from ODIRILE TOTENG in Gaborone, Botswana
GABORONE – MORE than 7 million people could experience food insecurity following the outbreaks of migratory locusts in Southern Africa.
Botswana, Namibia, Zambia and Zimbabwe are affected.
Most people at the mercy of the locusts are still recovering from the impact of the 2019 drought and are grappling with the economic impacts of the coronavirus (COVID-19) pandemic.
The Food and Agriculture Organisation (FAO) has launched an emergency response effort to control the swarms.
The US$500 000 (R8,2 million) project will focus on emergency response in the locust hotspots and strengthen coordination and information exchange among the affected countries.
FAO is working with the Southern African Development Community (SADC) and the International Red Locust Control Organization for Central and Southern Africa (IRLCO-CSA) to support the governments of affected countries to control the locusts.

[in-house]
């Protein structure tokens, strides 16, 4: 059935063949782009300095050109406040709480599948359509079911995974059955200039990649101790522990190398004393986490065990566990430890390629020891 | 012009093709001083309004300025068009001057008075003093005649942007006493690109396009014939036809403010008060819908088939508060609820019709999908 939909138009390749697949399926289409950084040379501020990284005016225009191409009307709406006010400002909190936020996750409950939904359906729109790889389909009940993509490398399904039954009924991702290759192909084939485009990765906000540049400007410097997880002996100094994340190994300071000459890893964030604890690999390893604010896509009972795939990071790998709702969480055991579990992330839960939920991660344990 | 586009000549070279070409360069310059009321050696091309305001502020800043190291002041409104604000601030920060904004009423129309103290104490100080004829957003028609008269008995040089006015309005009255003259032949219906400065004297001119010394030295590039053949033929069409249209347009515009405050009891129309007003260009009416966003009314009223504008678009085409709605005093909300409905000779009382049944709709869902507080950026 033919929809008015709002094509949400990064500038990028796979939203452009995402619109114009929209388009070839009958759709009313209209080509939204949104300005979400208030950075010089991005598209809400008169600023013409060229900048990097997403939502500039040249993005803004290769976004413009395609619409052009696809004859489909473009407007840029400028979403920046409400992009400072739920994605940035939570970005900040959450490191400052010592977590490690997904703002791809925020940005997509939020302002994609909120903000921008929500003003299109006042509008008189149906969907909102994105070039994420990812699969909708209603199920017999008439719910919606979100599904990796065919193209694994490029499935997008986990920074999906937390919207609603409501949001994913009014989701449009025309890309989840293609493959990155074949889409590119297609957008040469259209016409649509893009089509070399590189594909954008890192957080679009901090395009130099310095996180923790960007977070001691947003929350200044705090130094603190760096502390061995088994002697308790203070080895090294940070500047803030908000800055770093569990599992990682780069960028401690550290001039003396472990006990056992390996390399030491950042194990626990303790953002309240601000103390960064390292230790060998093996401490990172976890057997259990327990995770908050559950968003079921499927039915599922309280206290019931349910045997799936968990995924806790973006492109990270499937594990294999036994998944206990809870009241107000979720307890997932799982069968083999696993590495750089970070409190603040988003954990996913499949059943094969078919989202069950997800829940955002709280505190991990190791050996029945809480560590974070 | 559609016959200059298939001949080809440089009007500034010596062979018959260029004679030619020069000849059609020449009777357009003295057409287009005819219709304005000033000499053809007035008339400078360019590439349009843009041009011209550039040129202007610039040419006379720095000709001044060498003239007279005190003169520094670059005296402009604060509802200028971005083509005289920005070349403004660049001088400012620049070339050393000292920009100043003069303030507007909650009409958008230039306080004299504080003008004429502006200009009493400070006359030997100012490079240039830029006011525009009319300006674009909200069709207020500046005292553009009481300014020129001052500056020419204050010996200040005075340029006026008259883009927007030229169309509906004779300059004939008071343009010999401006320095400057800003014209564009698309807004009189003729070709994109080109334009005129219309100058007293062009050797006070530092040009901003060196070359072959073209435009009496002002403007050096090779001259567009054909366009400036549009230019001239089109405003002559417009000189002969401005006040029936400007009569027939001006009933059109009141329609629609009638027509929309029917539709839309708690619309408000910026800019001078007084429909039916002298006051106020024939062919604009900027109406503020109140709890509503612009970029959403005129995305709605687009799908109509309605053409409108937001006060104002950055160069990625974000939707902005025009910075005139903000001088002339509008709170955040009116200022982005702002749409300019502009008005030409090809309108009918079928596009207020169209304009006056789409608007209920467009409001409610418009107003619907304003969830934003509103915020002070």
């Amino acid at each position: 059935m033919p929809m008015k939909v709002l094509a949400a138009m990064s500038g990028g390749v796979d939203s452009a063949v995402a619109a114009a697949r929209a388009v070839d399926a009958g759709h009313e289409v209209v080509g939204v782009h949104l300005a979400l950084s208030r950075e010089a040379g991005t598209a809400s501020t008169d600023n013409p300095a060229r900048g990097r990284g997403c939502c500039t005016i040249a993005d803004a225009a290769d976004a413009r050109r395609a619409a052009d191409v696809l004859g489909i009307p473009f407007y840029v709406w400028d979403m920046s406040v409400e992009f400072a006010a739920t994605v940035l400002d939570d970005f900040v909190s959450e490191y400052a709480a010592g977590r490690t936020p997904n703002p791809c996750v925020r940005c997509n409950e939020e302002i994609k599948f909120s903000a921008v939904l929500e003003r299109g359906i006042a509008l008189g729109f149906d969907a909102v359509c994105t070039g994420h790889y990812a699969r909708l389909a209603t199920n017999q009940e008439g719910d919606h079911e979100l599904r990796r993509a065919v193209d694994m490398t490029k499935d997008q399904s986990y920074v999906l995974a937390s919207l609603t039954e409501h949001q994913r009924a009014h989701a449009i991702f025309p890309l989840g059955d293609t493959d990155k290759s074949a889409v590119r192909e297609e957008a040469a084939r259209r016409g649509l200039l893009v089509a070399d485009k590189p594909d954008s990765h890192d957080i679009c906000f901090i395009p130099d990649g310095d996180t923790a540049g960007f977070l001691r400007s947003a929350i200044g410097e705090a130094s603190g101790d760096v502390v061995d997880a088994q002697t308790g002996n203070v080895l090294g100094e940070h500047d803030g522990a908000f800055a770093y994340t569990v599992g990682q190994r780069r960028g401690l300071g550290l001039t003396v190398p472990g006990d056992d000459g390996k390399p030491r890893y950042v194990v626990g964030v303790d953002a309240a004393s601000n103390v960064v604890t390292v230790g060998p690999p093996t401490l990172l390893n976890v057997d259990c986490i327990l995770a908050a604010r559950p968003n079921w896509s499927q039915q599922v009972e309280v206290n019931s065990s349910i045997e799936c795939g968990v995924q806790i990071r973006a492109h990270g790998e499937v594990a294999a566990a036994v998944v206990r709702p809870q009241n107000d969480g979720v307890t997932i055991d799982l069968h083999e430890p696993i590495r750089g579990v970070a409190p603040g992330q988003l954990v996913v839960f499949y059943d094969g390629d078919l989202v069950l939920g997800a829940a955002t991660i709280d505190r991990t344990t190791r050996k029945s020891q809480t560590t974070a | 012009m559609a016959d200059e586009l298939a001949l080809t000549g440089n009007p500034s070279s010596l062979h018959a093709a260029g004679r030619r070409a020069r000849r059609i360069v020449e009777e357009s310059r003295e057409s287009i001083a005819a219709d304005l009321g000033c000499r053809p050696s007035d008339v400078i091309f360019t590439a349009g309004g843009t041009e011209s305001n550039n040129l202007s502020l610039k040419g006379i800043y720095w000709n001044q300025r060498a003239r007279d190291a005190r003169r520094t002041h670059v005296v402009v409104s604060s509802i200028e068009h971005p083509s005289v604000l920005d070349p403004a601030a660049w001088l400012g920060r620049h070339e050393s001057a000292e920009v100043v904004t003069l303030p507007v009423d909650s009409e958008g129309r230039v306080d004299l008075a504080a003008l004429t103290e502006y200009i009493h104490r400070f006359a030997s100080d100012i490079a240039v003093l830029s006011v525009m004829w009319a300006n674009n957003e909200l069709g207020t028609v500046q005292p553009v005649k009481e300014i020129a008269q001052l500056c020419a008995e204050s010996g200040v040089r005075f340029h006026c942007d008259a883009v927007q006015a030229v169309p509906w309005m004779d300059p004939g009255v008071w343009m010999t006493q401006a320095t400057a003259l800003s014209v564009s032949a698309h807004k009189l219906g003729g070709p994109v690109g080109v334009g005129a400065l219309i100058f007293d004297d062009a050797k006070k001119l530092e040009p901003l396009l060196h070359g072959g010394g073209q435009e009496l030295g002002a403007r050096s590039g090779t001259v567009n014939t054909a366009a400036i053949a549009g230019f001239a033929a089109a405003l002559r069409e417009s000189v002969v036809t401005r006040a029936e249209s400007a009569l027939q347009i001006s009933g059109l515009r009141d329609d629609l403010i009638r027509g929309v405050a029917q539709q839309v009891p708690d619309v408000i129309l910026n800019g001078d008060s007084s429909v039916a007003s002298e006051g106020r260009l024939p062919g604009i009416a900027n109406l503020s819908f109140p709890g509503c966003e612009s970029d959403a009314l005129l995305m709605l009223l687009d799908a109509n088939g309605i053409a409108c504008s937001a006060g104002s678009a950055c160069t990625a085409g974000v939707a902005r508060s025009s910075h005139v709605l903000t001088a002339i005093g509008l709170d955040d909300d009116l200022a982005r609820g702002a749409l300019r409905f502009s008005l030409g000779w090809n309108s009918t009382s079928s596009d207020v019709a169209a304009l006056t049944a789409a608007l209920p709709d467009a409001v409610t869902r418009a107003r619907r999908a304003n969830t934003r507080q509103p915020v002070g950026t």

“Even with the control measures already taken, the locusts are still a threat,” Patrice Talla, FAO Sub-regional Coordinator for Southern Africa, said.
Talla said some of the worst-affected areas were difficult to reach.
The outbreaks in Southern Africa are separate to the Desert Locust emergency in East Africa.
One swarm can contain tens of millions of adults.
A single swarm can eat as much in one day as 2 500 people.
In Botswana, some smallholder farmers have lost their entire crop.
The other countries have seen the swarms expand rapidly.
– CAJ News